Some 25 years ago, Daniel Patrick Moynihan, a Harvard professor who in the course of his career served as United States ambassador to the United Nations and a US senator from New York, coined the phrase “Defining Deviancy Down.” The phrase was meant to describe a social trend in which behavioral standards declined over time to the point that what was once intolerable became broadly acceptable.
I am reminded of Moynihan’s phrase when I consider the state of diplomacy aimed at bringing about North Korea’s denuclearization. Increasingly, the parties involved, including the United States and South Korea, appear to be relaxing their requirements for what is expected of North Korea. Call it “Defining Diplomacy Down.”
All this has taken on more than a little urgency, because it is now more than four months since the Singapore summit and there is talk that President Donald Trump and North Korea’s Kim Jong-un will meet again soon.
As is always the case with diplomacy, the question arises as to how to define success. Peace is one possible answer. And to be sure, peace is well worth preserving on the Korean Peninsula, given the enormous human and economic costs that any war would entail.
But if avoiding war takes precedence over all else, there is the danger that other important interests could well be compromised. There is the danger, too, of arrangements that would lessen tensions over the short-term but threaten peace over the long-term by requiring real compromises and constraints in exchange for promises and possibilities.
Already there is evidence that neither South Korea nor the US is anxious to demand from North Korea a full accounting of all its nuclear materials and weapons, without which real denuclearization cannot be carried out and verified. The concern appears to be that North Korea would balk at such a request, causing a crisis.
Instead, South Korea has suggested that it ought to be enough for the time being if North Korea simply destroys one or another nuclear facility. The US, for its part, is counseling patience and advising skeptics not to demand too much of North Korea too soon. In both cases, what we are seeing is a reluctance to give North Korea a test that it might fail.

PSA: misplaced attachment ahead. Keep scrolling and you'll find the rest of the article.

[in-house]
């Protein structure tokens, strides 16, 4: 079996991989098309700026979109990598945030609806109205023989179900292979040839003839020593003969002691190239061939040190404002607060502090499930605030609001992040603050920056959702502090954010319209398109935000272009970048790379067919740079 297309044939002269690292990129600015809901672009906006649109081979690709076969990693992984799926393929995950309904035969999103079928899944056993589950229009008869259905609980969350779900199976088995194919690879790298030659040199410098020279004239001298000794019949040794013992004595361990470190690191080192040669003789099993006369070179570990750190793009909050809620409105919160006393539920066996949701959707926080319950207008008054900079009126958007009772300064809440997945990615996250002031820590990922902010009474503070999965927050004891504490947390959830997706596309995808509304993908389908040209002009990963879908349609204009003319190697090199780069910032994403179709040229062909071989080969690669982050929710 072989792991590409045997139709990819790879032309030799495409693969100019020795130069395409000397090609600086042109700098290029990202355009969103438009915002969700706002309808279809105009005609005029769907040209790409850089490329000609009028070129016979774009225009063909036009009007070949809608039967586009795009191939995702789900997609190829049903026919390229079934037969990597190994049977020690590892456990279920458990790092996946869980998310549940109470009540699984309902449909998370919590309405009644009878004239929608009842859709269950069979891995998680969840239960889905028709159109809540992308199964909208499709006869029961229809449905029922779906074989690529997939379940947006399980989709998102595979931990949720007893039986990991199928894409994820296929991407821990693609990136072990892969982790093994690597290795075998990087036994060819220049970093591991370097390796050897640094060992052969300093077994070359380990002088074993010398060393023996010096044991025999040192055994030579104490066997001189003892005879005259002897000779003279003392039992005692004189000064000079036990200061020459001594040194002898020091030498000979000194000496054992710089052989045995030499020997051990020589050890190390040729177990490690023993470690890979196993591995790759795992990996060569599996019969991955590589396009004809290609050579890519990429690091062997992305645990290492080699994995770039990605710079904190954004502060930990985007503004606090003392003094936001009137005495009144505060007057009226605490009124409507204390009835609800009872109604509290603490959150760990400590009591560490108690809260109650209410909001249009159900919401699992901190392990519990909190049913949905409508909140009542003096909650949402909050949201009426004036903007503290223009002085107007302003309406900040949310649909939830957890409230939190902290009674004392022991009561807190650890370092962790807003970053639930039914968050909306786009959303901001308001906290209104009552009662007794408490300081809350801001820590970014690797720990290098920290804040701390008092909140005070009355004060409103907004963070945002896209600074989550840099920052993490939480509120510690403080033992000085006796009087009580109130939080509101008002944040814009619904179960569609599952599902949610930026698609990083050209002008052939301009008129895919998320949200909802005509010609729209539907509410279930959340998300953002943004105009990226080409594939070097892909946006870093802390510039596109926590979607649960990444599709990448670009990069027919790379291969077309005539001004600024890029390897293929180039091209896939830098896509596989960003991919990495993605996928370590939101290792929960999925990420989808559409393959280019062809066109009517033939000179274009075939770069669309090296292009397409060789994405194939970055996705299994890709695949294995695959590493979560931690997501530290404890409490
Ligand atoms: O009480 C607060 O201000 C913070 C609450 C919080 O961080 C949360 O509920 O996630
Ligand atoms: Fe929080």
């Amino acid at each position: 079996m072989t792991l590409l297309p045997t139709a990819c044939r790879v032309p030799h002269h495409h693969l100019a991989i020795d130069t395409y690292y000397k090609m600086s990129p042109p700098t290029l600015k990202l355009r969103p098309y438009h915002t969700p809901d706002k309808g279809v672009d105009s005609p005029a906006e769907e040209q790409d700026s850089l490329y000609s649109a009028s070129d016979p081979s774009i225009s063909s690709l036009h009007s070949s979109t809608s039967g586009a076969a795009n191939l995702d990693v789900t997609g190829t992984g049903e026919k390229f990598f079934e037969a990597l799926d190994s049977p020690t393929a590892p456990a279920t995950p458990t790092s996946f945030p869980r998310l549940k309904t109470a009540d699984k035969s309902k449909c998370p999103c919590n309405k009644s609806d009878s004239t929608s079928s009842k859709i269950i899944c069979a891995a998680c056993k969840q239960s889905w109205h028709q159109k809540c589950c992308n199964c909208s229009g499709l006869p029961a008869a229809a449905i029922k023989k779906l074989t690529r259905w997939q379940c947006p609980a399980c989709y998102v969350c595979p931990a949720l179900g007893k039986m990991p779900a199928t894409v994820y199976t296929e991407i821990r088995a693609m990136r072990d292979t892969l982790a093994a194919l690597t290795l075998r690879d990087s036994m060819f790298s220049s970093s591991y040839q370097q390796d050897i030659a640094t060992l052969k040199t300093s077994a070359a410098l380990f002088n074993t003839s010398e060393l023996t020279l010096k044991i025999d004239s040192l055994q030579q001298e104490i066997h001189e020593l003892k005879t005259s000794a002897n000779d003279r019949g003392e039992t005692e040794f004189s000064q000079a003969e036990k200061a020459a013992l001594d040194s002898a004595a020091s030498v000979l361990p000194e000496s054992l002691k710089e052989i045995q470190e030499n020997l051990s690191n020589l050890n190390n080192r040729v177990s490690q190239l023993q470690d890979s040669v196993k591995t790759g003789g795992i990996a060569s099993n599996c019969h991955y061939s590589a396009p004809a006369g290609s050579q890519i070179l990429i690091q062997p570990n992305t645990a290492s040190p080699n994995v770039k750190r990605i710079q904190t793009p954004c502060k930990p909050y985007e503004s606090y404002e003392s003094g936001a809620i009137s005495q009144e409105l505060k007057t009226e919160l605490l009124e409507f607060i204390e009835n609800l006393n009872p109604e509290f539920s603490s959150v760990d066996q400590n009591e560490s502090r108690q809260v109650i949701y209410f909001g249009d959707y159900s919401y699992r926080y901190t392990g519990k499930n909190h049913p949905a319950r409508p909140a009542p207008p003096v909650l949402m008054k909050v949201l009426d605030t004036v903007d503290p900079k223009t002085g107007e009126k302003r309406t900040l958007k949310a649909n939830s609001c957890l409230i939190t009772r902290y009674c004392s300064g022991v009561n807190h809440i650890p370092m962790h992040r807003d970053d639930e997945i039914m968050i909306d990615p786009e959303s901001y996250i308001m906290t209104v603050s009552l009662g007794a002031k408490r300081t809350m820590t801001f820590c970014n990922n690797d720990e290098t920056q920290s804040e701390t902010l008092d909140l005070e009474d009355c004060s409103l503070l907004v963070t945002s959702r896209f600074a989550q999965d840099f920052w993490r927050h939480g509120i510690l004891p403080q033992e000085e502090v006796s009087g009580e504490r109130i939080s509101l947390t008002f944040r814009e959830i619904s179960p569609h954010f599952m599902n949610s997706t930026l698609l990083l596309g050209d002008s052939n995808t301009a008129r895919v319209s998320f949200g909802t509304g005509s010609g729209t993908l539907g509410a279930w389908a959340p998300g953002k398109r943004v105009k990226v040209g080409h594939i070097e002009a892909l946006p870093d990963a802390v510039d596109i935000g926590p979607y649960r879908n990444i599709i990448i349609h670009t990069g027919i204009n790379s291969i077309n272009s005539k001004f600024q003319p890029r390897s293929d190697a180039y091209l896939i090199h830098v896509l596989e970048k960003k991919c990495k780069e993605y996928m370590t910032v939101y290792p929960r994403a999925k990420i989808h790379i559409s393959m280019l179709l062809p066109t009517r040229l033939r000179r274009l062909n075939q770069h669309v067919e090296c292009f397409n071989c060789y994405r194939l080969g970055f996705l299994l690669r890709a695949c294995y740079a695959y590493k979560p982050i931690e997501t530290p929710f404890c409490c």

At the same time, the “maximum pressure” campaign has effectively ended, with calls to relax sanctions and a reluctance to enforce fully those on the books. The US and South Korea have also canceled military exercises and relaxed their force posture, respectively, easing the pressure on the Kim regime. This is what defining diplomacy down is all about.
This reluctance to press North Korea, however, points to the danger that Kim’s regime will be allowed not just to keep but to increase its nuclear arsenal. Indeed, North Korea could close or destroy facilities yet never denuclearize if it continues to build capacity at the same time.
North Korea will perhaps understandably resist a negotiation in which it is asked to do everything before it receives anything. It will demand compensation, most likely in the form of relaxing economic sanctions, if it were to eliminate any nuclear capacity. China and Russia would surely support such a request. But rewarding North Korea generously for partial measures reduces its incentive to take additional steps, much less complete the process of denuclearization.
The Kim regime is also certain to want to avoid being forced to choose between giving up its nuclear and missile programs, which it sees as essential for its security, and improving its economy, which is essential for social and political stability. It wants to have its cake and eat it: both continued security and greater prosperity.
North Korea has been pressing for a declaration of the end of war, an aspirational statement that would signal a common desire to replace the armistice that has existed since the Korean War ended 65 years ago with a formal peace treaty. Again, the question arises as to what North Korea would require in return. Already, its suspension of nuclear and missile testing has brought about an end to large US-South Korea military exercises. At some point, North Korea is likely to ask for a reduction in US troop levels in South Korea.
This risk is related to the focus on denuclearization. Achieving it is an understandable priority for the US, but South Korea must worry as much, if not more, about North Korea’s non-nuclear or conventional military forces that threaten Seoul, home to roughly 20% of South Koreans. The danger is that differing priorities drive a wedge between the two allies, benefiting North Korea.
Despite Trump’s tweets and statements, denuclearization is neither a fact nor a certainty. On the contrary, it remains a distant and unlikely goal. The challenge for the US and South Korea is to bring the goal closer without growing apart.
The best way to achieve this is through close consultation, a commitment to avoid surprising each another or entering into separate deals, and the forging of a comprehensive agreement on what diplomacy must achieve and what it would require in return. Existing military exercises and economic sanctions should be sustained, until there are significant changes that reduce the North Korean threat. Think of it as defining diplomacy up.